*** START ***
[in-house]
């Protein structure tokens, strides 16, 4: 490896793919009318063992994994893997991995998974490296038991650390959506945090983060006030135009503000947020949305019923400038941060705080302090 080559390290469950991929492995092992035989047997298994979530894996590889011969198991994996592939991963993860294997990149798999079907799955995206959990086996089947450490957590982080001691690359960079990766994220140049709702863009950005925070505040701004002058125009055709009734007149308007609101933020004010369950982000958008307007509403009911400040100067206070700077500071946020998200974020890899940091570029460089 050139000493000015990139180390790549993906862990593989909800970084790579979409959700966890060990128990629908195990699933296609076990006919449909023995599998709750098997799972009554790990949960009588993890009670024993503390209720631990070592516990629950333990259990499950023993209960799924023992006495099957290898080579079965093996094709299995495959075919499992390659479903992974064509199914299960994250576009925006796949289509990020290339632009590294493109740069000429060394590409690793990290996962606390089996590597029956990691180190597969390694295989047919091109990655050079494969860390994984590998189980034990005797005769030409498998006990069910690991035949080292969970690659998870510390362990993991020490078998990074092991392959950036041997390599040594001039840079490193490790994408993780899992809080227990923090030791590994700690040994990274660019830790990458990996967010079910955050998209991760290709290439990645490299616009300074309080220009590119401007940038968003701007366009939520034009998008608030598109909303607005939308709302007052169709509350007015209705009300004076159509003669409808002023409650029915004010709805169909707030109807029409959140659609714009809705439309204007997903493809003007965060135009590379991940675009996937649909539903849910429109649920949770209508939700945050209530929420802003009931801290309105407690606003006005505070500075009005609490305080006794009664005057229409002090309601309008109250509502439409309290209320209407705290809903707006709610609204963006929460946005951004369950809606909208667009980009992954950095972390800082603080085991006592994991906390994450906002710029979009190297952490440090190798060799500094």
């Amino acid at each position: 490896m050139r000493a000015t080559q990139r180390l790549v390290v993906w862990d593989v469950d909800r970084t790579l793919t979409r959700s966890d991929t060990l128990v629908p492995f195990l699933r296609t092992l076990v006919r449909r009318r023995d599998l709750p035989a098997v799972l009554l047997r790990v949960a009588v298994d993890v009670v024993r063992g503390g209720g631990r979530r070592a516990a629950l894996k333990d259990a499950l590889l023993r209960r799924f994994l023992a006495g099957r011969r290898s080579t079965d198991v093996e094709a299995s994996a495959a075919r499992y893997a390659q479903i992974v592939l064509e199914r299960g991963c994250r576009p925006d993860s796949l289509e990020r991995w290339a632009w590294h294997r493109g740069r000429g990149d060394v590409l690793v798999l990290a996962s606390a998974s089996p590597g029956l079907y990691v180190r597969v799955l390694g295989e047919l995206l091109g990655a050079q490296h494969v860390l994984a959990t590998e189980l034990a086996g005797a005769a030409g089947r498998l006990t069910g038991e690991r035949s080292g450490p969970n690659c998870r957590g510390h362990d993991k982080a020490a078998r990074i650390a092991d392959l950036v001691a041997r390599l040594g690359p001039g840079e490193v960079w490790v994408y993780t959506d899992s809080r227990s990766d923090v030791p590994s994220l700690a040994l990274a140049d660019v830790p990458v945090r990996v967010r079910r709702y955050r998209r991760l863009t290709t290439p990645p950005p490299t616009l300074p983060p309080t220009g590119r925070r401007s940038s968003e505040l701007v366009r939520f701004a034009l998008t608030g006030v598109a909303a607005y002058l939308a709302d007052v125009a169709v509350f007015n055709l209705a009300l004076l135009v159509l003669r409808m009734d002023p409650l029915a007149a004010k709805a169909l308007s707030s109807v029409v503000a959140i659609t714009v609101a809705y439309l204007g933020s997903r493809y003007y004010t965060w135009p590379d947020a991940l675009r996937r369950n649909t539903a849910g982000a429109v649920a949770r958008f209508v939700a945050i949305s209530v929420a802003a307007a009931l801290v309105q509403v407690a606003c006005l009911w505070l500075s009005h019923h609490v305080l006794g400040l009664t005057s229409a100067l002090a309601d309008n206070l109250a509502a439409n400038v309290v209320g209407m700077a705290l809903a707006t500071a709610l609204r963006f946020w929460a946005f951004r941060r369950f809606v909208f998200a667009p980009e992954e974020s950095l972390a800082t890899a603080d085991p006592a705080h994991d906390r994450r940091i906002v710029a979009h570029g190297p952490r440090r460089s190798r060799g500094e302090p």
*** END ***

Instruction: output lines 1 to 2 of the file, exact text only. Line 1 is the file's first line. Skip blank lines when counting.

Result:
[in-house]
């Protein structure tokens, strides 16, 4: 490896793919009318063992994994893997991995998974490296038991650390959506945090983060006030135009503000947020949305019923400038941060705080302090 080559390290469950991929492995092992035989047997298994979530894996590889011969198991994996592939991963993860294997990149798999079907799955995206959990086996089947450490957590982080001691690359960079990766994220140049709702863009950005925070505040701004002058125009055709009734007149308007609101933020004010369950982000958008307007509403009911400040100067206070700077500071946020998200974020890899940091570029460089 050139000493000015990139180390790549993906862990593989909800970084790579979409959700966890060990128990629908195990699933296609076990006919449909023995599998709750098997799972009554790990949960009588993890009670024993503390209720631990070592516990629950333990259990499950023993209960799924023992006495099957290898080579079965093996094709299995495959075919499992390659479903992974064509199914299960994250576009925006796949289509990020290339632009590294493109740069000429060394590409690793990290996962606390089996590597029956990691180190597969390694295989047919091109990655050079494969860390994984590998189980034990005797005769030409498998006990069910690991035949080292969970690659998870510390362990993991020490078998990074092991392959950036041997390599040594001039840079490193490790994408993780899992809080227990923090030791590994700690040994990274660019830790990458990996967010079910955050998209991760290709290439990645490299616009300074309080220009590119401007940038968003701007366009939520034009998008608030598109909303607005939308709302007052169709509350007015209705009300004076159509003669409808002023409650029915004010709805169909707030109807029409959140659609714009809705439309204007997903493809003007965060135009590379991940675009996937649909539903849910429109649920949770209508939700945050209530929420802003009931801290309105407690606003006005505070500075009005609490305080006794009664005057229409002090309601309008109250509502439409309290209320209407705290809903707006709610609204963006929460946005951004369950809606909208667009980009992954950095972390800082603080085991006592994991906390994450906002710029979009190297952490440090190798060799500094």